It’s all about the timing
It’s as simple and invasive as a chime on my phone. A banner news alert, which, for most people, involves elections and wars and natural disasters and celebrity deaths. This is worse. Oakland Athletics to start looking at possibility of relocation with the support of Major League Baseball.
That it’s mostly, probably, a bargaining tactic from the team’s ownership to pressure the Oakland City Council to take action on the new Howard Terminal waterfront stadium proposal, and that the A’s throughout their history have threatened to leave, does not make this better. There’s something especially nasty and opportunistic now. The sudden indignation and exasperation of Dave Kaval, the team’s president, make the past fan-friendly ticketing and discounts and Mr. Fix-It persona on Twitter feel like bait-and-switch gimmicks. The immediate tone-deaf factfinding visit to Las Vegas as a potential new home allows Kaval to post a video of himself at a Golden Knights NHL playoff game. Vegas, that fucking spoiled lard drum full of desert rats kicked over, freakish and frenzied in the heat. And above all the reality, chronicled in this very series, that the Coliseum is increasingly unfit for human habitation.
I think about all of the cities that have lost baseball without replacement over the years. Montreal without the Expos, Brooklyn without the Dodgers, Newark, of course, without the Peppers. These places ceased to exist after their teams left. Chernobyl will be back before they are. Not to mention the two other professional teams that Oakland has lost to cities with deeper pockets or fewer regulations. The A’s are the last, their multi-year slogan Rooted in Oakland contorted to irony.
And the timing of it. Against all odds, again, the team is good, again, with plenty of its best players up for bigger money elsewhere next year. A team that had a six-game losing streak to start the season and a 13-game winning streak to save it; a starting pitcher broke his hand playing a videogame and a relief pitcher dropped his pants on the field for a sticky-substances inspection. This team is fun, weird, scrappy as hell, and, as always, exactly the right fit for Oakland. Going to baseball for me has been an anchor in our return to normalcy, and I’m not alone. The crowds are still small, but they are noticeably growing, even for lumpy, midweek games, and I like to think of the stadium expanse as the real-time measure of people trusting each other again.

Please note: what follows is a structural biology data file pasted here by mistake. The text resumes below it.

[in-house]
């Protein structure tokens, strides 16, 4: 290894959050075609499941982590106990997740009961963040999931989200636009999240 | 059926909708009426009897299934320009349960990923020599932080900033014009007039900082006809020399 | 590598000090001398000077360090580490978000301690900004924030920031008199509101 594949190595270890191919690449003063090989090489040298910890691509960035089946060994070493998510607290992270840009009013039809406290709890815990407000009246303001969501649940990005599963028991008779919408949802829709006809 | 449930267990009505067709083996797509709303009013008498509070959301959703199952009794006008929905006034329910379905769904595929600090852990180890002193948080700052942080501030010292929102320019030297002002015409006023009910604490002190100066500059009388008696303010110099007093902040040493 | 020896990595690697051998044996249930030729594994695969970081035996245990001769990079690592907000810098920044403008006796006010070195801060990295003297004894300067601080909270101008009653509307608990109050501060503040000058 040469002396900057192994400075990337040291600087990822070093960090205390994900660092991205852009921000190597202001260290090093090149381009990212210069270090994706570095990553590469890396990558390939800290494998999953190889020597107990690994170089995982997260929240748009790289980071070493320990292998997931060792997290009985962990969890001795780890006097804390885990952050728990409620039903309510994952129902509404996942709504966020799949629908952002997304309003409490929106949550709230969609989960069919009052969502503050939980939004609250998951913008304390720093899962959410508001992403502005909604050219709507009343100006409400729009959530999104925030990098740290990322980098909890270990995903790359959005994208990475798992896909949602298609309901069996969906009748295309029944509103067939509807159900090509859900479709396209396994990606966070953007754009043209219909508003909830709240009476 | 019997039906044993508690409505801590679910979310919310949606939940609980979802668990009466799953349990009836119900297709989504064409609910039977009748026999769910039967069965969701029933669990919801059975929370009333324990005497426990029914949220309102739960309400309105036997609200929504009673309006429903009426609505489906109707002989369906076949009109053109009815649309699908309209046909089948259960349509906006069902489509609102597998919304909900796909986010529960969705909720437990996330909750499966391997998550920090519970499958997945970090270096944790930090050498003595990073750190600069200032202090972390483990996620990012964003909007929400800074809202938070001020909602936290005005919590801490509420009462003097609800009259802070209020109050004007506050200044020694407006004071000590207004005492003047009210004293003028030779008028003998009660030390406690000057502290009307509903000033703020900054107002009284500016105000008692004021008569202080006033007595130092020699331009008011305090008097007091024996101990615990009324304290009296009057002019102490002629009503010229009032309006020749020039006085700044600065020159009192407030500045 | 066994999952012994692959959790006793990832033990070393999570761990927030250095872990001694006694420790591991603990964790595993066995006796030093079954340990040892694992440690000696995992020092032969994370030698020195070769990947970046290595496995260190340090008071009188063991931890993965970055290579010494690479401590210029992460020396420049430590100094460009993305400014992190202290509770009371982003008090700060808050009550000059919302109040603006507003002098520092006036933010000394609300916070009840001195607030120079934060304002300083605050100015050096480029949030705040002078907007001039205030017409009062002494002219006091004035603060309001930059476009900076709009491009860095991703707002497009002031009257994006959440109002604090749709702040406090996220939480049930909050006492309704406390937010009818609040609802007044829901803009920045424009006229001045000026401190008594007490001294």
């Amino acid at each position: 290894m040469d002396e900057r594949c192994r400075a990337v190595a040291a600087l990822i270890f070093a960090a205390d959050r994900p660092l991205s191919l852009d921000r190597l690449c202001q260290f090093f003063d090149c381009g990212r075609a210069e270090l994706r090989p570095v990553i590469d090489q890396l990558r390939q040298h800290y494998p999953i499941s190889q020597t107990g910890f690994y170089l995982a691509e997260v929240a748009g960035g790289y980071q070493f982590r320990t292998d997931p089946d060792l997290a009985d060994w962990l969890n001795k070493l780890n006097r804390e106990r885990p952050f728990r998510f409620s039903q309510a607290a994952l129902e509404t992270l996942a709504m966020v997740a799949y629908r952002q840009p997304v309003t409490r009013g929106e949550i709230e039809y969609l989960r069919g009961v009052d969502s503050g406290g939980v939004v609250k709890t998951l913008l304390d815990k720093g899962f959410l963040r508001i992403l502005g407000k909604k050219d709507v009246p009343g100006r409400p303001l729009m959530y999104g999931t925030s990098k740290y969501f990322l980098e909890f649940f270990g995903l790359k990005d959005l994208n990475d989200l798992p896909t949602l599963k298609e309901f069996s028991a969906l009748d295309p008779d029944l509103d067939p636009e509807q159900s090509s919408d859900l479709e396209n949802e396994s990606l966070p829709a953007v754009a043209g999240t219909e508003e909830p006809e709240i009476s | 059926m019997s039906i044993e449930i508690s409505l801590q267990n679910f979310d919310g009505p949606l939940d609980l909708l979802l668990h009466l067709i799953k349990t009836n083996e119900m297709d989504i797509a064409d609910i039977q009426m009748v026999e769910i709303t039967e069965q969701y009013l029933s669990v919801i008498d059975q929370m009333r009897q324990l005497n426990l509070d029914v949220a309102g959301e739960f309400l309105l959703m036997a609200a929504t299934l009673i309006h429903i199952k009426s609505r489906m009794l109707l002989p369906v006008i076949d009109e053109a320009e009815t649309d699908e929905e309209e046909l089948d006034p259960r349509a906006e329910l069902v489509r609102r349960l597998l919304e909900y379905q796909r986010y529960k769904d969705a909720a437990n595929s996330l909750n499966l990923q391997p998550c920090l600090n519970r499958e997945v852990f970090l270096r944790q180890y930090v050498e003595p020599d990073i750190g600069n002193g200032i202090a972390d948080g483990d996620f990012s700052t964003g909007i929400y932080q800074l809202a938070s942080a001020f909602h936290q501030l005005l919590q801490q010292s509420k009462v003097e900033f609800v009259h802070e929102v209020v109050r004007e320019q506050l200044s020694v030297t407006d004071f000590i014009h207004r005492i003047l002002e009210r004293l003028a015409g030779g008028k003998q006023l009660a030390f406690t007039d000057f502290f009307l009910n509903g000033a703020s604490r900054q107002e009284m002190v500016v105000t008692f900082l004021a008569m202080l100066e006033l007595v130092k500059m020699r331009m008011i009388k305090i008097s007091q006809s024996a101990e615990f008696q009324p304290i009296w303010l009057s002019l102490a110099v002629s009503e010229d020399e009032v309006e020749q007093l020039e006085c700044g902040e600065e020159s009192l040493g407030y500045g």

And most of all, telescoping up through the years, to think that Milo might grow up with no baseball—or worse, only the San Francisco Giants—guts me. I do not have fatherhood figured out in any way, but I do know that in this marathon you have to latch onto the love ahead that you hope you’ll earn. If I can’t see my son sitting on my lap, me watching a home run over his little ballcapped head, his hand swimming in my glove; if I can’t hear his first terrible rendition of Take Me Out to the Ballgame and behold his smashfaced horror and delight at his first and last bad hot dog, we won’t just miss those moments then, that’s something taken from us now.
So after a year and a half of a very different kind of anxiety, it’s wait-and-worry again for what comes next. At least now I’m prepared: you appreciate what you’ve got, and you don’t take anything for granted.
Games 17 and 18: Athletics and Twins, Tuesday, April 20, doubleheader, 3:30 p.m. first pitch
A spate of positive covid tests for the Twins moves the first game of the series to a doubleheader after the second. Like the old days, the A’s do what most other teams wouldn’t: our ticket for the first game is good for the second, and we get five straight hours of baseball. Before I leave home, the George Floyd verdict is announced, and the dire bulletins from the city of Oakland, fearing upheaval, subside. I want to believe that everyone who comes out to the games wants to spend the moment in the company of others, and that’s something.
Matt Olson hits a grand slam off the foul pole next to us to help the A’s cruise to a 7-0 win in the first game. The team flips the switch in the second, eking it out 1-0, while the lights in the Coliseum go out for 25 minutes in the fifth inning. For not the first time, the stadium cannot sustain a baseball game at its most basic level. No one is surprised, no one leaves, but the electricity is not the only powerlessness tonight.
Portland has been floated as another possible home for the A’s, which makes sense if you think a smaller market with the same reticence for public funding is ideal. If the name stays, the Athletics’ new mascot could be a mustache riding a unicycle or an emotional support chinchilla slacklining between two tattoo parlors. Nashville is another possibility, which makes sense if you want to combine the heat of Las Vegas with the humidity of a mermaid’s casket, and you can’t wait to host a bunch of born again bachelorette parties barfing into their dick hats at the ballpark.